# yum repolist
    Loaded plugins: rhnplugin, security
    This system is receiving updates from ULN.
    0 packages excluded due to repository protections
    repo id                   repo name                                                                       status
    ol6_x86_64_latest         Oracle Linux 6 Latest (x86_64)                                                  17,957
    ol6_x86_64_UEKR3_latest   Unbreakable Enterprise Kernel Release 3 for Oracle Linux 6 (x86_64) - Latest    41

    In the above example, the server is mirroring ol6_x86_64_latest and ol6_x86_64_UEKR3_latest.

  2. Edit /etc/yum/pluginconf.d/rhnplugin.conf and set all the channels being mirrored from ULN as disabled by adding the following stanza for each channel:
    [<repo id>]

    For example, to disable the channels listed in the above example, add the following two stanzas:

  3. Follow the client setup procedure to configure the server to install updates from itself.

This process will disable the ULN channels from being accessed by yum during normal operation but will not affect the uln-yum-mirror script functionality. If any channels are added on ULN, those channels must also be disabled in /etc/yum/pluginconf.d/rhnplugin.conf. Do NOT set enabled=0 in the [main] section of /etc/yum/pluginconf.d/rhnplugin.conf as this will disable the plugin completely and prevent uln-yum-mirror from being able to mirror ULN content.

How the repository synchronization works

The initial synchronisation will be triggered automatically overnight by the configured cronjob (unless manually disabled). If you have disabled the cronjob, run the uln-yum-mirror script manually to build the local yum repositories.

By default, the uln-yum-mirror is configured to run once a day via an /etc/cron.daily/uln-yum-mirror script. You can disable the automatic daily anacron job by editing /etc/sysconfig/uln-yum-mirror and setting CRON_ENABLED to 0.

Note: When the script first runs, it can take several days to complete, depending on the number of channels that are being mirrored and the available network bandwidth.

Mirror configuration options

The uln-yum-mirror script is controlled by the /etc/sysconfig/uln-yum-mirror configuration file. The following configuration options are available:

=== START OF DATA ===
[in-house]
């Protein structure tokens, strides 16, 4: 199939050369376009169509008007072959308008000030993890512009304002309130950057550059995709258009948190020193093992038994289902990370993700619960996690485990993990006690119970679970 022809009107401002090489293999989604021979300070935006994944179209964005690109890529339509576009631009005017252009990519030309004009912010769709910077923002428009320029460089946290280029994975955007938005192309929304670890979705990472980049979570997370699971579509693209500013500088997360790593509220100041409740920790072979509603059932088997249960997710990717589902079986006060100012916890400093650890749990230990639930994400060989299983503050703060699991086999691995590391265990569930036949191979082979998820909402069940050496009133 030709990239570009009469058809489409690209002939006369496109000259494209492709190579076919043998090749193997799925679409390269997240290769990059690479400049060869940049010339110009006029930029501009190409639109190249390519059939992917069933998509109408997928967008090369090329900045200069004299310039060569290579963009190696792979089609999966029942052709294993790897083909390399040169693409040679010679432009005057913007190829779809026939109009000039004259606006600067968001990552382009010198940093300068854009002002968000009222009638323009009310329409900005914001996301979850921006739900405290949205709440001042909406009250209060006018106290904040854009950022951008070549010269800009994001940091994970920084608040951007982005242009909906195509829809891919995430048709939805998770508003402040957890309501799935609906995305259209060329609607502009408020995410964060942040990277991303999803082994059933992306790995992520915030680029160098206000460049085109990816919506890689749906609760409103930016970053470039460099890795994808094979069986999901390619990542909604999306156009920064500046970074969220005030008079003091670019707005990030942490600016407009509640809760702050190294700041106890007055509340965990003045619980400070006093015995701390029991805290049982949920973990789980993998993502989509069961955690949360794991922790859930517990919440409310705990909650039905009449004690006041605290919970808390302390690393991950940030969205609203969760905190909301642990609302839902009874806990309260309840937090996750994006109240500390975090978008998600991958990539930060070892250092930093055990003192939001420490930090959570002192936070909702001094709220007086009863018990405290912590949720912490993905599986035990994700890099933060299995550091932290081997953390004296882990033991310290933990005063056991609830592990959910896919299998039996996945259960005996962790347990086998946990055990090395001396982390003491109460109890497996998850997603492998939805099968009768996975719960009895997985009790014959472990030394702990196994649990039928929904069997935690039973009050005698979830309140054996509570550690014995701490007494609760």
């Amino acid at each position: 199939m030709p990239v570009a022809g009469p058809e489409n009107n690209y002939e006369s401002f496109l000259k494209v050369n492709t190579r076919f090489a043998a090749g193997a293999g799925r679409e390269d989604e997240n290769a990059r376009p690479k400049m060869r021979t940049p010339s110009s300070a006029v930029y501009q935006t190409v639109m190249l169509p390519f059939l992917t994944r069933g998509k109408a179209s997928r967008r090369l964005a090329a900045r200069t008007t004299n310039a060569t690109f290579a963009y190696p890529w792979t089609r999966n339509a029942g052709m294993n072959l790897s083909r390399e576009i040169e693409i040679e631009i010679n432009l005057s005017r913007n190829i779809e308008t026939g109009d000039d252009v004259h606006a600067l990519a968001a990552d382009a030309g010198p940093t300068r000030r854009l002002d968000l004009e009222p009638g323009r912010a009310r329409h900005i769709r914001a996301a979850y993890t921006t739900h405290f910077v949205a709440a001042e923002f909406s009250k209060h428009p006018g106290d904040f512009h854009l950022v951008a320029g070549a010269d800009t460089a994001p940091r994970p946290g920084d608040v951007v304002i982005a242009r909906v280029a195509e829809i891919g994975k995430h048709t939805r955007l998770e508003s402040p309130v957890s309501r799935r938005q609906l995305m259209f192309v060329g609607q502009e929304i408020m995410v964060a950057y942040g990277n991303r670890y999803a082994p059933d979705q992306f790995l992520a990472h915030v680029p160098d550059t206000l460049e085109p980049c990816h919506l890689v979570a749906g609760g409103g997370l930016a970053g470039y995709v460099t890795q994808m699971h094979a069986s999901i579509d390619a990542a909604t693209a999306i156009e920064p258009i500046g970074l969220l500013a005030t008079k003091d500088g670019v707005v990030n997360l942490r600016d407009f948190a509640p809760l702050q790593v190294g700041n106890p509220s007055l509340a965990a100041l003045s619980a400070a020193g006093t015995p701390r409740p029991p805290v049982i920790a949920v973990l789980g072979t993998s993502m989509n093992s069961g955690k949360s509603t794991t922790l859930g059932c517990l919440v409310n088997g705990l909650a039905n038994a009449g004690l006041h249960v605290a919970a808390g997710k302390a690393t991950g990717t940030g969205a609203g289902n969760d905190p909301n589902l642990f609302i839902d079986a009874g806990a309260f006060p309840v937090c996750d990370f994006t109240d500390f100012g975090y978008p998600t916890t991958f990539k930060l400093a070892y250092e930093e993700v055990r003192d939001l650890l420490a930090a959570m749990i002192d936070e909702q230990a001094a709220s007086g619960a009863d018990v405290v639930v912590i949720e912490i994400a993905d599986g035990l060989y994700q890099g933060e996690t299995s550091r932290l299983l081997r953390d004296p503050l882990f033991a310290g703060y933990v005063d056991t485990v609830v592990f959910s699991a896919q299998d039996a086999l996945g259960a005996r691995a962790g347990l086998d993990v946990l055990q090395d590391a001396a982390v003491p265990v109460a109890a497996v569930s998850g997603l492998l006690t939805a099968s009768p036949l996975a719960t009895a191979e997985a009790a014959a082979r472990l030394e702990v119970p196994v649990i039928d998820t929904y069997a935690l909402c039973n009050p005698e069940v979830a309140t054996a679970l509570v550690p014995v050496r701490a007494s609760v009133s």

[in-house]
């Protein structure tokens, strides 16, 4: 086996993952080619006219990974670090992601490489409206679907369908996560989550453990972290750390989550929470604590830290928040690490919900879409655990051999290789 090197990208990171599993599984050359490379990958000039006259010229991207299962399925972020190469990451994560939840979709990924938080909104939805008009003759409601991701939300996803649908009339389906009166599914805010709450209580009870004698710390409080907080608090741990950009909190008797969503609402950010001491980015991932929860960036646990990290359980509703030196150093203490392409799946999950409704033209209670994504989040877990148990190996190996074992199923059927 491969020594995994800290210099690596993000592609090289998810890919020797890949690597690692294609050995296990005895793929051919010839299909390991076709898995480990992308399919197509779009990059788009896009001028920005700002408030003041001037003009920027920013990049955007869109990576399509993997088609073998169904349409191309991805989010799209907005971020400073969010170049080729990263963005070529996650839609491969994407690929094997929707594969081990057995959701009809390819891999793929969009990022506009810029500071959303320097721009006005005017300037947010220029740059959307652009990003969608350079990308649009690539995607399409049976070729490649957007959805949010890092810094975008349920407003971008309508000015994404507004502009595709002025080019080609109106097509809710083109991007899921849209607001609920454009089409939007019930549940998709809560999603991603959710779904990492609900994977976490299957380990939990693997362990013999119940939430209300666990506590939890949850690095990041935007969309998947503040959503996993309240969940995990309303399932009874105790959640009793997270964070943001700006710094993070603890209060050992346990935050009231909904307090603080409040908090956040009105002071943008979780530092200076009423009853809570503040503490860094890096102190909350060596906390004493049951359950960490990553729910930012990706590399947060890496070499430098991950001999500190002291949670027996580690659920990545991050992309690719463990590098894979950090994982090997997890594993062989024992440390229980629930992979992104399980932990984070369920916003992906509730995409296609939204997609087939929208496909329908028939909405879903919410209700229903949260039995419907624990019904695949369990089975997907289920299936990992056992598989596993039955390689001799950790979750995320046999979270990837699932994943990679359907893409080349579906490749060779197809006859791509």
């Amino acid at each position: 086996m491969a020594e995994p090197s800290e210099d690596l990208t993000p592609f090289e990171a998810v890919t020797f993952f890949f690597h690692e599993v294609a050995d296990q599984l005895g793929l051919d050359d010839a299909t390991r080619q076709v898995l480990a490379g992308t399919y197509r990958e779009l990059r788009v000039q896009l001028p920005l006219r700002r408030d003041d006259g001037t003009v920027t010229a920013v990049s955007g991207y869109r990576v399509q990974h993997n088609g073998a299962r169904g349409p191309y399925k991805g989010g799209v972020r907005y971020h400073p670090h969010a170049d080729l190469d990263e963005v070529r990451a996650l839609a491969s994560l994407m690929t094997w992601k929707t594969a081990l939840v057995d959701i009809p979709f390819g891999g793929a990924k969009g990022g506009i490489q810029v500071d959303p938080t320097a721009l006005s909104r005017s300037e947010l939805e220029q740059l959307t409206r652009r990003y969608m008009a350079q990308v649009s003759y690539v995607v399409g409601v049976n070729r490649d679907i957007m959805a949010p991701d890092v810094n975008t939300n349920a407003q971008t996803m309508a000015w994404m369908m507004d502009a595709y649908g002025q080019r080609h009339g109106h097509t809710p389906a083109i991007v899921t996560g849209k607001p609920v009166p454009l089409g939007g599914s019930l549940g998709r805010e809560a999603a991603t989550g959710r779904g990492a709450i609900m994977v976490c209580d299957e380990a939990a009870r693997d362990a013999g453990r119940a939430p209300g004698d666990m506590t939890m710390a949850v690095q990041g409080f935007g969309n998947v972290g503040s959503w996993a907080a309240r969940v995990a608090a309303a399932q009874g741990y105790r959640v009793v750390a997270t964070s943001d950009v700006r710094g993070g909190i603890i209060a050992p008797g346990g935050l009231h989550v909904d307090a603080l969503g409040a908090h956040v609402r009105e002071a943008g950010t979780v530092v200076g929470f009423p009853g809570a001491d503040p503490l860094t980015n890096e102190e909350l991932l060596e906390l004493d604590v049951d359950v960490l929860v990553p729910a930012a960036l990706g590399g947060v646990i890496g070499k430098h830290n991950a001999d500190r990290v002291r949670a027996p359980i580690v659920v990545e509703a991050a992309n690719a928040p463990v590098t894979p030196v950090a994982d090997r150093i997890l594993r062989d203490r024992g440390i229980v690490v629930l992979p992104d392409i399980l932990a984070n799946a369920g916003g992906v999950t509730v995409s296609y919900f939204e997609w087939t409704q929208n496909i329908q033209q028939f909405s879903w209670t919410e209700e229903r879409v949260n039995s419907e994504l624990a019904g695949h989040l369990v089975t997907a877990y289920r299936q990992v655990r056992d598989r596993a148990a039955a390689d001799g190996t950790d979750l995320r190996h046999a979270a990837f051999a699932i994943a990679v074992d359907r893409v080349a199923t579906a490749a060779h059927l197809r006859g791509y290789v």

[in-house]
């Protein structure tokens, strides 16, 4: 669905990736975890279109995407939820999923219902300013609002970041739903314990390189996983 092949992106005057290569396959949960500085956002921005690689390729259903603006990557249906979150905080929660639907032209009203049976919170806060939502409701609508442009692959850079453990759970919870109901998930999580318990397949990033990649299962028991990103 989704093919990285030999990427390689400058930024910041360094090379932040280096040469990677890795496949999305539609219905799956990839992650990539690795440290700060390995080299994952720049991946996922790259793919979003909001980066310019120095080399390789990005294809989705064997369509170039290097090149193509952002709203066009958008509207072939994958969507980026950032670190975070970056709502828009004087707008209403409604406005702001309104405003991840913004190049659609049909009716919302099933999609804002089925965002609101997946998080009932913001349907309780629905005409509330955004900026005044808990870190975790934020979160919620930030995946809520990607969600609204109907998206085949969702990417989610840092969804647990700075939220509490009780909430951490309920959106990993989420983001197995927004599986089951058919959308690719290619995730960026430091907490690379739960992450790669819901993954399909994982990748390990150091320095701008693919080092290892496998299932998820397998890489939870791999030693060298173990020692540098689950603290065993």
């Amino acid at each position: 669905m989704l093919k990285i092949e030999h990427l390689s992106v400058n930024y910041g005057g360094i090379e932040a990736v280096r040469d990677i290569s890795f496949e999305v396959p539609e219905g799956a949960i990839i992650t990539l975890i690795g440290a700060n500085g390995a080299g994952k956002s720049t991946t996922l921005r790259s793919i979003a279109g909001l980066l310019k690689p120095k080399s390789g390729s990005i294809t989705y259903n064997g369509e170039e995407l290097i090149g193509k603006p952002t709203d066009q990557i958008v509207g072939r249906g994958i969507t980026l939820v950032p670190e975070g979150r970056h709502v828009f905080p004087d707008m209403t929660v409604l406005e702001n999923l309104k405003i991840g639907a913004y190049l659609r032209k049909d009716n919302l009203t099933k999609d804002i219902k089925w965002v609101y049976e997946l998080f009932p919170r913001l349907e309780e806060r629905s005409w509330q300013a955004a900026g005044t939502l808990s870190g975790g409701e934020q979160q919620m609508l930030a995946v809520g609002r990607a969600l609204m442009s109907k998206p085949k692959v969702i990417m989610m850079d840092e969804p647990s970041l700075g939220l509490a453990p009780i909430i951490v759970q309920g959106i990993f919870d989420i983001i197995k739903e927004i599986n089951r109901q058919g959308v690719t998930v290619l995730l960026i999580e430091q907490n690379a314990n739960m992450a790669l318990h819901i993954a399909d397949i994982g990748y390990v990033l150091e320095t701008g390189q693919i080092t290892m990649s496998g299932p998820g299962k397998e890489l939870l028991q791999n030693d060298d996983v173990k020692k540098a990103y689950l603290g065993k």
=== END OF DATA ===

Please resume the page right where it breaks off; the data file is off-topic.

SRC = [ 0 | 1 ]

The SRC parameter determines whether or not the script also mirrors the associated .src.rpm files. The default is 0 which means the source packages are not mirrored. Change the value to 1 to include source packages in the mirror.

ALL_PKGS = [ 0 | 1 ]

The ALL_PKGS parameter specifies whether the script mirrors all available packages or just the latest packages in each channel. The default is 1 which means that all versions of every available package is mirrored. Set this to 0 to only download the latest version of each package.

CRON_ENABLED = [ 0 | 1 ]

The CRON_ENABLED parameter determines whether or not the daily anacron job is enabled for automatic mirroring of channels on a daily basis. If this parameter is set to 0, the uln-yum-mirror script will need to be manually run to update the local mirror.


The HARDLINK_RPMS parameter specifies whether hardlinkpy will run after the channel sychronization completes. This process will reduce the overall amount of disk space consumed by the repository by hardlinking identical packages on the filesystem.


The LOG_OUTPUT parameter specifies whether the output of the automatic cronjob is logged to /var/log/uln-yum-mirror.log.




These parameters specify the paths of the mirrored channels and yum cache directory. Do not change these settings unless you need to customize the configuration of the web server.






These parameters determine the repository name for each of the various channel types. You can configure an alternative name for each of the channel groups. The REP_ENG type is used by the Oracle Engineered Systems, e.g. Exadata and Exalogic.

Client setup

After you have set up the repository server, you can configure clients to use the repositories.

Setting up Oracle Linux clients

To configure an Oracle Linux server to receive updates from the local yum server, perform the following steps:

  1. Import the GPG key as the root user:

    # rpm --import /usr/share/rhn/RPM-GPG-KEY

  2. Create a yum repository configuration file in /etc/yum.repos.d using the following format:
    name=<Channel Description> 
    baseurl=http://<repository_server>/yum/<repository path>  

    For example:

    name=Oracle Linux $releasever - $basearch - latest

    You can browse http://<repository_server>/yum/ to find the baseurl for each repository. You can also use the $releasever and $basearch parameters.

  3. To test that yum is correctly configured to install and update packages from your local yum repository:
    1. Clear the yum metadata cache: